4. Książka czytałam bardzo długo. Wynikało to z tego że opis pobytu w więzieniu jest przedstawiony bardzo szczegółowo. To opis okrutnych, poniżających, dehumanizujących praktyk więziennych. Rozumiem dlaczego autor zdecydował się na ten zabieg, wiem ze wnosi on wiele do książki będącej uczciwym opisem pobytu w zakładzie, jednak dla mnie tak trudnym i wymagającym ze lektura była istnym koszmarem. Podsumowując książka świetnie oddaje doświadczenie życia w więzieniu niestet [...]

    5. Liao Yiwu was a rather self-indulgent and apolitical poet prior to the Chinese military's June, 1989 massacre of protestors in Tiananmen Square. Learning of that news, however, Liao quickly became a protestor himself. He composed a poem, "Massacre", that was widely disseminated, and he followed that by participating in a commemorative film titled "Requiem". As might be expected, the Chinese authorities did not take kindly to these projects. Liao was arrested in 1990, and spent four years in pris [...]

    6. While I appreciate insight into life from an intellect's or artist's perspective, this book takes a different spin. Liao Yiwu found himself in an unanticipated connection with the student-drive political uprising in China's Tiananmen Square during 1989. As a reader, you have the opportunity to consider how Liao thinks and participates artistically in the world. Upon being placed in a detention center and then prison, I found myself fascinated with the social structure, forms of interaction (both [...]

    7. Poet Liao Yiwu's account of four years spent in a Chinese prison is raw and disturbing yet also a deeply human and essential read.The Chinese equivalent of a beatnik, poet Liao Yiwu was known to drink hard, get into fights, and seek out adventures, staying up late into the night with his artist friends to contemplate life. And that’s all he cared to do.But something snapped inside him upon hearing the news well past midnight on a sleepless June 4, 1989, that government troops would crack down [...]

    8. Liao Yiwu's For a Song and a Hundred Songs is an incredible book - brilliant and devastating, inspiring and humbling. The book recounts the years of his incarceration (for the 'crime' of writing and recording a poem in protest against the Tiananmen massacre), years that Yiwu describes in a way that is neither romanticized nor self-righteous, allowing the specificity of detail to speak for itself. Solzhenitsyn is invoked a number of times, and it is no small praise to say that Yiwu's writing does [...]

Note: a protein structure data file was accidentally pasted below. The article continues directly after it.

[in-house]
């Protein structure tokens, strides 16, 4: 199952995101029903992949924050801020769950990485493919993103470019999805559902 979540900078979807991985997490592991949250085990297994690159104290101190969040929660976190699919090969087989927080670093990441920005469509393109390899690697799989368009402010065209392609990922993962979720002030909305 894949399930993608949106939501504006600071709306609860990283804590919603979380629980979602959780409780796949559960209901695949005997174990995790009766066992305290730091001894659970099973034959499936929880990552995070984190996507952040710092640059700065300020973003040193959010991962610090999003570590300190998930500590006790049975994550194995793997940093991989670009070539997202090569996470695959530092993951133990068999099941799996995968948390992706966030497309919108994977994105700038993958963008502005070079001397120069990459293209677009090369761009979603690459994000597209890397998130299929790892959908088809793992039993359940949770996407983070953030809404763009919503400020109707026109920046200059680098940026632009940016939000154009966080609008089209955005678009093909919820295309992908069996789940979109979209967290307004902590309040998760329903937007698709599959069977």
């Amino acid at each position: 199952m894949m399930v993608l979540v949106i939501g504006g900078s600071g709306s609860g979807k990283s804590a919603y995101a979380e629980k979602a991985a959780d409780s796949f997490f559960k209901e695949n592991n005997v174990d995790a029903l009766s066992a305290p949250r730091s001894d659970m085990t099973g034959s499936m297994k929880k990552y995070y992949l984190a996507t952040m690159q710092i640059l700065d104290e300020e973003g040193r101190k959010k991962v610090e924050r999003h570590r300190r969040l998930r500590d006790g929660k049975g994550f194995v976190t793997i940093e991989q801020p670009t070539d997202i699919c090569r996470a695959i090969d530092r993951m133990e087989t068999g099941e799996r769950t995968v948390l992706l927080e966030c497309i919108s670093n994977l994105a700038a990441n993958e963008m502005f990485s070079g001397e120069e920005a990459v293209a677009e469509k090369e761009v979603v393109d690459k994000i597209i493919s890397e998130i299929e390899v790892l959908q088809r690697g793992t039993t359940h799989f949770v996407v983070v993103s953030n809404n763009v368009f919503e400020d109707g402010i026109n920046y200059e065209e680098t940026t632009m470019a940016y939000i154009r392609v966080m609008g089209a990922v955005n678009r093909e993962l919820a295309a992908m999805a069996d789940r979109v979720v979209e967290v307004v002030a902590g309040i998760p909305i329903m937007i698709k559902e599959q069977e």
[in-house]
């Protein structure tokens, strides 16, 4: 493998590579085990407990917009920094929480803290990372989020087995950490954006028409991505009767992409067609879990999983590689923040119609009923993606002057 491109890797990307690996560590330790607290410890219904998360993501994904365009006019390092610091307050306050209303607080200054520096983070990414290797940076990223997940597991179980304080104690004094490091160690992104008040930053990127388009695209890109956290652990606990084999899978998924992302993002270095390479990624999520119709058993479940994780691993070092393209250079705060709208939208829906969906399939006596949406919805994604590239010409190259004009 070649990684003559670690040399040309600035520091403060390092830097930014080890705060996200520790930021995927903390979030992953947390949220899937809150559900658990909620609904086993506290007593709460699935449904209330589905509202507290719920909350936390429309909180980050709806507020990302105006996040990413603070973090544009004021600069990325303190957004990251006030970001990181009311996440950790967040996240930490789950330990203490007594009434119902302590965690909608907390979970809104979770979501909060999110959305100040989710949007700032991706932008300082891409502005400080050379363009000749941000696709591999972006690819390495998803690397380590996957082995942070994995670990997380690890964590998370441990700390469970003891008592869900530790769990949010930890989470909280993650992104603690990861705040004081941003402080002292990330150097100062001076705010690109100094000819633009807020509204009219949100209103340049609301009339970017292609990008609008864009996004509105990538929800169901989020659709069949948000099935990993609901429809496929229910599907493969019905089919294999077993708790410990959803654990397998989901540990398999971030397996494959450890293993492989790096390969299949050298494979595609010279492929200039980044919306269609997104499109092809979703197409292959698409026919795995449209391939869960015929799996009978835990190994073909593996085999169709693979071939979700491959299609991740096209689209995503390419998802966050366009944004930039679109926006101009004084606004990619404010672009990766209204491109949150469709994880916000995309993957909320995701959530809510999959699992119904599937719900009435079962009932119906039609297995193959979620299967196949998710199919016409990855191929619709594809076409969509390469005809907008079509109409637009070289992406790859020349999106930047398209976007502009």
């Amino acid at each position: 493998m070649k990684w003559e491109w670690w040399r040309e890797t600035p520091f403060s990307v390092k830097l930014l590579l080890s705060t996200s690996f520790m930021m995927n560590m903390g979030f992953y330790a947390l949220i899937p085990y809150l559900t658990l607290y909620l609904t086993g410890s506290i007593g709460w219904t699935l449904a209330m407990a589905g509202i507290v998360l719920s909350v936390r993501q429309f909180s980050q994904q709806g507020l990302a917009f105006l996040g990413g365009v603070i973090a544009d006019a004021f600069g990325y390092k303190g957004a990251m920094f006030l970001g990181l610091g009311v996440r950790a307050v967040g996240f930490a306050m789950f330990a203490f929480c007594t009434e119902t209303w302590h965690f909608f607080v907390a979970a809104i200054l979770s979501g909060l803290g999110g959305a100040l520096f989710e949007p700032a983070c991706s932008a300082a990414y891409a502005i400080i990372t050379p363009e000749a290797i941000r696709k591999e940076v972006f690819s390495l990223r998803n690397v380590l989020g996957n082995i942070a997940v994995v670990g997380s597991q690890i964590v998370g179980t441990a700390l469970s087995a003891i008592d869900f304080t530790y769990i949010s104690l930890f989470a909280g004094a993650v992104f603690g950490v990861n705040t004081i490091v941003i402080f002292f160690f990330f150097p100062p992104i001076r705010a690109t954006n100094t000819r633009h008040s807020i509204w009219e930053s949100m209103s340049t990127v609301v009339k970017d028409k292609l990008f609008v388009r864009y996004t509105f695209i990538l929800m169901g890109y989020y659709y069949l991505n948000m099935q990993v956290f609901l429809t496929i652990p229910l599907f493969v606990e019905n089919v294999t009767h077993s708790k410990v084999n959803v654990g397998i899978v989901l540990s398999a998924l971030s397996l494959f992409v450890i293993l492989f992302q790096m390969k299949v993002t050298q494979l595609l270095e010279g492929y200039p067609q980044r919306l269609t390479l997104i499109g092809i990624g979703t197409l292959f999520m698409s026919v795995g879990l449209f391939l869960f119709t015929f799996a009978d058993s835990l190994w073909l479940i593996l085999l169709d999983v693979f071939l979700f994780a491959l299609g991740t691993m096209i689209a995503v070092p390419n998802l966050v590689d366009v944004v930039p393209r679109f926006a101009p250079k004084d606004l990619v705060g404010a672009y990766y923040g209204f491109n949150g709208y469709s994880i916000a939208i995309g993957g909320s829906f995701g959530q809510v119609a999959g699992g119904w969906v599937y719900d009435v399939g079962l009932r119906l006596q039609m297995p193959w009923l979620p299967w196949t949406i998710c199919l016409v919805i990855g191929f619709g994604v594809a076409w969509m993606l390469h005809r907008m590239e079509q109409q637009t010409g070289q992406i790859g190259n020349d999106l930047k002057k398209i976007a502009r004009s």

9. Liao Yiwu could have been a prototypical hard drinking, womanizing fraternity brother on an American campus, but instead he got swept into the Tienamen Square protests, about which he wrote song lyrics that got him imprisoned for four years first on Song Mountain Penitentiary, the basis of the title. Liao has a great English translator, and the prose is simple, clear and engrossing. The story of prison life recalls those of the people in Soviet gulags. China, Liao says, puts more people into its [...]

    10. Forget the cover - the shaved head gives you the impression the author is a monk.Hardly.Liao Yiwu writes like Hemingway - He pulls you into these stories of hell right from the start - waking up like Yiwu did sometimes - with the stinky toes of the "Walking Dead" in his face - because there was no space in the cells to sleep - and it was his job to make sure the Walking Dead - the condemned - didn't kill themselves before their executions. starving, cattle prod beatings - and the worst - left be [...]

    11. An awesome read. I bought "For A Song And A Hundred Songs:A Poet's Journey Through A Chinese Prison" after reading an excerpt in "Tricycle:The Buddhist Review". The small sample in the article was enough to get me curious. It's not a "Buddhist" book but instead "A Poet's Journey Through A Chinese Prison". It's a memoir of Liao Yiwu's life, from poet in China just before the Tienanmen Square protests, to his imprisonment for 4 years as a "counter-revolutionary" after writing 2 poems about the Tie [...]